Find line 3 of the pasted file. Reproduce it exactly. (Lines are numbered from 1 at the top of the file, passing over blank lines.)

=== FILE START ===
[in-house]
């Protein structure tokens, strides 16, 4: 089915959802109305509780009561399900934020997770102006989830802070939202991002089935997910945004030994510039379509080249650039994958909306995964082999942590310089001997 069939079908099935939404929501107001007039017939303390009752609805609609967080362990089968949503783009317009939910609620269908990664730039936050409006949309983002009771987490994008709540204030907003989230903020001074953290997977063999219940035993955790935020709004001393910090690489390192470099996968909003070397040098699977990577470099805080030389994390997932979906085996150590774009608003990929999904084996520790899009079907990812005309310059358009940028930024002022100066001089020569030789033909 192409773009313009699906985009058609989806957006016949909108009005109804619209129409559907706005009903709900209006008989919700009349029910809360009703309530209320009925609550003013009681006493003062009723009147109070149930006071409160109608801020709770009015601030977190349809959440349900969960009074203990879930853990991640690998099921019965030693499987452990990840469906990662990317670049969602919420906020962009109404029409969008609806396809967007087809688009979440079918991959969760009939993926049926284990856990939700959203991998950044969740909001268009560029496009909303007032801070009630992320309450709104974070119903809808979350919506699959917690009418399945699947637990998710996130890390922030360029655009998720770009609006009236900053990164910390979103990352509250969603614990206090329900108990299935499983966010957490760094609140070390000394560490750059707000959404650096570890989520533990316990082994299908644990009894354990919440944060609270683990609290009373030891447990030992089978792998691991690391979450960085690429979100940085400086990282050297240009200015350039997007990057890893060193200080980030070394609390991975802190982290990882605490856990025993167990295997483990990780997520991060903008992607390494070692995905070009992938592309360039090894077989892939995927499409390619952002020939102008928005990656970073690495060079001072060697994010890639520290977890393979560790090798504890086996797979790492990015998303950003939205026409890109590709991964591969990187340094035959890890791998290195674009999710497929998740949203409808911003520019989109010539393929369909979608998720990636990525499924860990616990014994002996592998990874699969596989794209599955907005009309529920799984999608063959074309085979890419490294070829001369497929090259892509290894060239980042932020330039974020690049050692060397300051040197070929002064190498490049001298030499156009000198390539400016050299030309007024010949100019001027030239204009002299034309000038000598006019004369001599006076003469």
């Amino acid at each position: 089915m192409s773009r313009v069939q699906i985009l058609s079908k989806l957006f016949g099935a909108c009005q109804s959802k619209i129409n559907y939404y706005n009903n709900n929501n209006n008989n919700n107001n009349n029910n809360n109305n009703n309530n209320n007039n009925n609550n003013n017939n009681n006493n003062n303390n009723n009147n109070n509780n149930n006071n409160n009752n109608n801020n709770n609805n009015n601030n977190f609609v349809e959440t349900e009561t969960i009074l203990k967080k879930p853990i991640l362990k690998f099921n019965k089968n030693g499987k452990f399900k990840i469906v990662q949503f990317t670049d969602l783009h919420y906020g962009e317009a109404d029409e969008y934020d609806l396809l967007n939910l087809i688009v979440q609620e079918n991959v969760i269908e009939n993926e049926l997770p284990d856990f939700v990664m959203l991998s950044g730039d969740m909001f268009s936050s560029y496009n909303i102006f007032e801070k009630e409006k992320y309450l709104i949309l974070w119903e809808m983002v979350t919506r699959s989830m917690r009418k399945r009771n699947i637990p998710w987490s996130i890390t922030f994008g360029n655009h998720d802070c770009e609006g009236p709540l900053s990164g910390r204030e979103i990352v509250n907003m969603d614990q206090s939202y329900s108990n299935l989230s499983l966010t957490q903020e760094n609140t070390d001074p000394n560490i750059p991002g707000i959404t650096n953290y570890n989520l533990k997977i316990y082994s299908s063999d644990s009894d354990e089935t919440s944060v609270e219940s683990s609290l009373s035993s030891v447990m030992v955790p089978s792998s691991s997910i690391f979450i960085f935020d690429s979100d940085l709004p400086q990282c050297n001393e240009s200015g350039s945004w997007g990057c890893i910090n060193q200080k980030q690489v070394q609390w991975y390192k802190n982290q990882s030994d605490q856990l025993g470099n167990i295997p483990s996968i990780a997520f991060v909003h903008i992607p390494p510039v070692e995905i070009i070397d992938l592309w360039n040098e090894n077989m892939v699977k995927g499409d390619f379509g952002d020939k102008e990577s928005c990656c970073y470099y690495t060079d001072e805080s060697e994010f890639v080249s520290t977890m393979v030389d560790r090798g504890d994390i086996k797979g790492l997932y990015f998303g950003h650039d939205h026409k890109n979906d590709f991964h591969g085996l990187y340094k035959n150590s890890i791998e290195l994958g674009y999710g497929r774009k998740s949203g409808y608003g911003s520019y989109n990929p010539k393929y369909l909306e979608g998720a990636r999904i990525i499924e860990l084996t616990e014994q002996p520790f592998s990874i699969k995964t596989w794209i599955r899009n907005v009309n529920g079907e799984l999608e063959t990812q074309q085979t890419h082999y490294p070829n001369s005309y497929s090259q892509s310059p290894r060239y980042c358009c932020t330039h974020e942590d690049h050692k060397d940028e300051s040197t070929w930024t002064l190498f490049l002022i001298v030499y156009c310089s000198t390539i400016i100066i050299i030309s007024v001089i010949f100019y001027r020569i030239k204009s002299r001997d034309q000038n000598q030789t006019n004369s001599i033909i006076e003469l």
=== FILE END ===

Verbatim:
């Amino acid at each position: 089915m192409s773009r313009v069939q699906i985009l058609s079908k989806l957006f016949g099935a909108c009005q109804s959802k619209i129409n559907y939404y706005n009903n709900n929501n209006n008989n919700n107001n009349n029910n809360n109305n009703n309530n209320n007039n009925n609550n003013n017939n009681n006493n003062n303390n009723n009147n109070n509780n149930n006071n409160n009752n109608n801020n709770n609805n009015n601030n977190f609609v349809e959440t349900e009561t969960i009074l203990k967080k879930p853990i991640l362990k690998f099921n019965k089968n030693g499987k452990f399900k990840i469906v990662q949503f990317t670049d969602l783009h919420y906020g962009e317009a109404d029409e969008y934020d609806l396809l967007n939910l087809i688009v979440q609620e079918n991959v969760i269908e009939n993926e049926l997770p284990d856990f939700v990664m959203l991998s950044g730039d969740m909001f268009s936050s560029y496009n909303i102006f007032e801070k009630e409006k992320y309450l709104i949309l974070w119903e809808m983002v979350t919506r699959s989830m917690r009418k399945r009771n699947i637990p998710w987490s996130i890390t922030f994008g360029n655009h998720d802070c770009e609006g009236p709540l900053s990164g910390r204030e979103i990352v509250n907003m969603d614990q206090s939202y329900s108990n299935l989230s499983l966010t957490q903020e760094n609140t070390d001074p000394n560490i750059p991002g707000i959404t650096n953290y570890n989520l533990k997977i316990y082994s299908s063999d644990s009894d354990e089935t919440s944060v609270e219940s683990s609290l009373s035993s030891v447990m030992v955790p089978s792998s691991s997910i690391f979450i960085f935020d690429s979100d940085l709004p400086q990282c050297n001393e240009s200015g350039s945004w997007g990057c890893i910090n060193q200080k980030q690489v070394q609390w991975y390192k802190n982290q990882s030994d605490q856990l025993g470099n167990i295997p483990s996968i990780a997520f991060v909003h903008i992607p390494p510039v070692e995905i070009i070397d992938l592309w360039n040098e090894n077989m892939v699977k995927g499409d390619f379509g952002d020939k102008e990577s928005c990656c970073y470099y690495t060079d001072e805080s060697e994010f890639v080249s520290t977890m393979v030389d560790r090798g504890d994390i086996k797979g790492l997932y990015f998303g950003h650039d939205h026409k890109n979906d590709f991964h591969g085996l990187y340094k035959n150590s890890i791998e290195l994958g674009y999710g497929r774009k998740s949203g409808y608003g911003s520019y989109n990929p010539k393929y369909l909306e979608g998720a990636r999904i990525i499924e860990l084996t616990e014994q002996p520790f592998s990874i699969k995964t596989w794209i599955r899009n907005v009309n529920g079907e799984l999608e063959t990812q074309q085979t890419h082999y490294p070829n001369s005309y497929s090259q892509s310059p290894r060239y980042c358009c932020t330039h974020e942590d690049h050692k060397d940028e300051s040197t070929w930024t002064l190498f490049l002022i001298v030499y156009c310089s000198t390539i400016i100066i050299i030309s007024v001089i010949f100019y001027r020569i030239k204009s002299r001997d034309q000038n000598q030789t006019n004369s001599i033909i006076e003469l």